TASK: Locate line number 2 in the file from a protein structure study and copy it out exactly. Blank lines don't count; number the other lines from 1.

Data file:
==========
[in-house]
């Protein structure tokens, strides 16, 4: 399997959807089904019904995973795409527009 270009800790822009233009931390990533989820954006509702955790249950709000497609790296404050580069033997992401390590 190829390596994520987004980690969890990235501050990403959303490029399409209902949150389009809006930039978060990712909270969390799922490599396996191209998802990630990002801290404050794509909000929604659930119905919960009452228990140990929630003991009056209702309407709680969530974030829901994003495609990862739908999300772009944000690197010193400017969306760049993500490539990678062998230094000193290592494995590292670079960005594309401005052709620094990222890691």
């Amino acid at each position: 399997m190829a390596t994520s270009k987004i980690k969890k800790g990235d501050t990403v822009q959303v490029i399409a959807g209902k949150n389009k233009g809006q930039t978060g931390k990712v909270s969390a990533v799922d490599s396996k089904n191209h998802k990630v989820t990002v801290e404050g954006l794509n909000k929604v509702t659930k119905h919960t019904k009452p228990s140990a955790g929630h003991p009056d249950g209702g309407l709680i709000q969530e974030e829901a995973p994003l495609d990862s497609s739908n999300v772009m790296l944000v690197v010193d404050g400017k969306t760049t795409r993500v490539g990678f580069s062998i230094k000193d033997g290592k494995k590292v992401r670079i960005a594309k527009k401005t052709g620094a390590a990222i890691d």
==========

């Protein structure tokens, strides 16, 4: 399997959807089904019904995973795409527009 270009800790822009233009931390990533989820954006509702955790249950709000497609790296404050580069033997992401390590 190829390596994520987004980690969890990235501050990403959303490029399409209902949150389009809006930039978060990712909270969390799922490599396996191209998802990630990002801290404050794509909000929604659930119905919960009452228990140990929630003991009056209702309407709680969530974030829901994003495609990862739908999300772009944000690197010193400017969306760049993500490539990678062998230094000193290592494995590292670079960005594309401005052709620094990222890691």